Lock-picking with photographs, Tech Companies fight with the US, password cracking is easy when mistakes are made, Microsoft downloads you might not use, and more tech news of the week.
Companies like Apple say they are protecting their customers’ information by resisting government demands for access to text messages. A standoff has grown between the sides as the companies have embraced tougher encryption.
Those photos first began making the rounds online last month, after the Washington Post unwittingly published (and then quickly deleted) a photo of the master keys in an article about the “secret life” of baggage in the hands of the TSA. It was too late. Now those photos have been used to derive exact cuts of the master keys so that anyone can reproduce them in minutes with a 3-D printer or a computer-controlled milling machine.
Now that a hobbyist team has uncovered programming errors that make more than 15 million of the Ashley Madison account passwords orders of magnitude faster to crack, it will be only a matter of time before a large percentage of them are available to hackers everywhere. And given how rampant password reuse is, the tsunami-sized torrent is sure to affect accounts all over the Internet.
The Wikimedia Foundation, the non-profit organization that sponsors but does not operate Wikipedia, announced Monday that at least 381 accounts have been suspended for “black hat” editing, in which editors charge and accept money for “to promote external interests.”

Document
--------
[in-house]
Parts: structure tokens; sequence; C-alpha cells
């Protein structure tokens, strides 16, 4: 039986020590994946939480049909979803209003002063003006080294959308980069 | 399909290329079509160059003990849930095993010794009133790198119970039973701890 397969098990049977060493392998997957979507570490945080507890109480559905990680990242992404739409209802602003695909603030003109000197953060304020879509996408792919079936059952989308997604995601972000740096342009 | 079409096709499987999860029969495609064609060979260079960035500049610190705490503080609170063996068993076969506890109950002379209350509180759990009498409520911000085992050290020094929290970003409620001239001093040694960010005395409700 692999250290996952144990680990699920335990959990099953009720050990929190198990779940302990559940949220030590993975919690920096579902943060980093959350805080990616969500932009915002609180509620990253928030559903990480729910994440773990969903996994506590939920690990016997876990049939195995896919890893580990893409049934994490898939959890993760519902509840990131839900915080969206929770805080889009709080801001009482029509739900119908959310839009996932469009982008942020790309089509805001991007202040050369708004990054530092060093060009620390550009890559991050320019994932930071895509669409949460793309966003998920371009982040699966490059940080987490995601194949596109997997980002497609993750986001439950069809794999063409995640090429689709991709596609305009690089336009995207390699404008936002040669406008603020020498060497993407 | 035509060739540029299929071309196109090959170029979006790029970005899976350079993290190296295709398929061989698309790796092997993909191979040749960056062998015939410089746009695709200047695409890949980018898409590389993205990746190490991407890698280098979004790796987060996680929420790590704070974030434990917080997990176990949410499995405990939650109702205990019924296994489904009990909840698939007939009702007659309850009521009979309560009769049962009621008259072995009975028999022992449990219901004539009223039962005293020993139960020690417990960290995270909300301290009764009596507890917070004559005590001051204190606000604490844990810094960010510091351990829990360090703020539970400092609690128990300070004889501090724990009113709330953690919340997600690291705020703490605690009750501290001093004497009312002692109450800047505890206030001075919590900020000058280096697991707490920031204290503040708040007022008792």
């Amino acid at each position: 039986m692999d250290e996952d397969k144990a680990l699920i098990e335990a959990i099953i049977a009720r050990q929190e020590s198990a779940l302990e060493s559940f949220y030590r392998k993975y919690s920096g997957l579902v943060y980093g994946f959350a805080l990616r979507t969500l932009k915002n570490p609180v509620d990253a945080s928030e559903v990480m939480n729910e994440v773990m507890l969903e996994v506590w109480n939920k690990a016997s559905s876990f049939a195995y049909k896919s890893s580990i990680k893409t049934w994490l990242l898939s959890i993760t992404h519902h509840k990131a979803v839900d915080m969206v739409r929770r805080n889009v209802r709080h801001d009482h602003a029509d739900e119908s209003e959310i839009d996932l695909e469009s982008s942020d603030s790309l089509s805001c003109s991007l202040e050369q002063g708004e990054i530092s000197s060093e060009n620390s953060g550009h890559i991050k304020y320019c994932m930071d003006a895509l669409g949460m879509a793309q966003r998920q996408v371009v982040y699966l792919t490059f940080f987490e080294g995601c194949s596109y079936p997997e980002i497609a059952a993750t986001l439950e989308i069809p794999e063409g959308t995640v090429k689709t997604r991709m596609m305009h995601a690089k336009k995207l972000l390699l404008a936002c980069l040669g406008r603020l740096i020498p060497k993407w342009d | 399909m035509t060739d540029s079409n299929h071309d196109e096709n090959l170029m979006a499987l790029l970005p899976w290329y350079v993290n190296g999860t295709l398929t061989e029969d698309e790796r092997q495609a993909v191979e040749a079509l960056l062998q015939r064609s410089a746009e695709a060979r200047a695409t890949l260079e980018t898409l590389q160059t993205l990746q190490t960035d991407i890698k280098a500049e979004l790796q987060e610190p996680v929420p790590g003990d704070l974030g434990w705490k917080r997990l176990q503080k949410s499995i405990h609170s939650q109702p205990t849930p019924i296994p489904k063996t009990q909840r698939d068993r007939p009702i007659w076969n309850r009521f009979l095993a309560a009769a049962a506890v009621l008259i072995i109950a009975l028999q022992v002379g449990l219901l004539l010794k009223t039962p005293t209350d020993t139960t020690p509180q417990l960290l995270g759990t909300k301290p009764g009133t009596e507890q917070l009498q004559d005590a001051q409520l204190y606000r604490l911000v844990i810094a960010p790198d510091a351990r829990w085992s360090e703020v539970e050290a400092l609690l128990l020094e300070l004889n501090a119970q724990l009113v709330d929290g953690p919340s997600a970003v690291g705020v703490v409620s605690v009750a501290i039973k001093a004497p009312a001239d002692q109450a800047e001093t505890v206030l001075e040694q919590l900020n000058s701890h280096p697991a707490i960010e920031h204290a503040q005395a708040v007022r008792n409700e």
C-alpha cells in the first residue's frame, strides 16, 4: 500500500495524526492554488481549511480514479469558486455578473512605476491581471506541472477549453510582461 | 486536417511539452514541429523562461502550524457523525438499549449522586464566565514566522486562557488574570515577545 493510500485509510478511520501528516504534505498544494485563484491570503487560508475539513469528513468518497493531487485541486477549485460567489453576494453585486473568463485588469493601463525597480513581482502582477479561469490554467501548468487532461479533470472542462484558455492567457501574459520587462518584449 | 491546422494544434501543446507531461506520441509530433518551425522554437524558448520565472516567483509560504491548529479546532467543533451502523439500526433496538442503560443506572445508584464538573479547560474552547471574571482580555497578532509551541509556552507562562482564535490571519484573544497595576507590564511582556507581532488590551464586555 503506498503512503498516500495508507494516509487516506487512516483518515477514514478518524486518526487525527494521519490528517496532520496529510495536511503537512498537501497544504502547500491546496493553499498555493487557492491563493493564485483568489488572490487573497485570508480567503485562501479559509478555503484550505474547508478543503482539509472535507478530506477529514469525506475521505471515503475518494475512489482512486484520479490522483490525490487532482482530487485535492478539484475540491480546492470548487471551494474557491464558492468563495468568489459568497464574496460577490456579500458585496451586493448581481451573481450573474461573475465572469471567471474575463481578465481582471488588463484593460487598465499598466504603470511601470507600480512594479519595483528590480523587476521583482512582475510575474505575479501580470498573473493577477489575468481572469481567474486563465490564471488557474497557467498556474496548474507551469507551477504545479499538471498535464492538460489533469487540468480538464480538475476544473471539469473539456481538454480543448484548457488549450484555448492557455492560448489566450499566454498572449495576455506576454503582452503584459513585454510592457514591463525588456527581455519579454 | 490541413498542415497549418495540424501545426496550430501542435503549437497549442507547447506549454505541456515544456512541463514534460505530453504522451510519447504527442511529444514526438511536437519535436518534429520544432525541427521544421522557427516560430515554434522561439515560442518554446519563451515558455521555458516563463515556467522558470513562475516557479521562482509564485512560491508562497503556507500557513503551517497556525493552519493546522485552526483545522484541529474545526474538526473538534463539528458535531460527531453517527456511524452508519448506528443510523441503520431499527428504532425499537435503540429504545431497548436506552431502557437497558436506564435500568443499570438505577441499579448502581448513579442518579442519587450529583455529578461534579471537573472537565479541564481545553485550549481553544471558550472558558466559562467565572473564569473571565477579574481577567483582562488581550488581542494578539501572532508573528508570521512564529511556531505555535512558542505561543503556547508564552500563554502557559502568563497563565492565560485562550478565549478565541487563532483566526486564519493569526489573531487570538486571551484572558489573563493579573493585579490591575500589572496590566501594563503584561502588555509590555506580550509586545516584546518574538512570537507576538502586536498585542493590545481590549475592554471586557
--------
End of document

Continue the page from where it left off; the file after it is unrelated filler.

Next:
The scam affects English Wikipedia, which boasts 4.9 million articles, has over 26 million users, and 1,343 administrators, according site statistics. But while the potentially worldwide scam may be illegal, it further tests community values of the world’s most relied-upon site.
You might be in the process of acquiring Windows 10—whether you want the free upgrade or not. Microsoft has confirmed that it is “helping upgradable devices get ready for Windows 10 by downloading the files they need” in the event that owners decide to migrate to the new OS, even if they have heretofore passed up on “reserving” their free upgrade from Windows 7 or 8.
A massive tornado has been filmed tearing across the surface of the sun during a 40-hour tempest.
The superheated mass of ionised plasma was captured by the Solar Dynamics Observatory, operated by the US National Aeronautics and Space Administration.
According to NASA, the complex plasma “was stretched and pulled back and forth by powerful magnetic forces but not ripped apart in this sequence”, which occurred from September 1 to 3.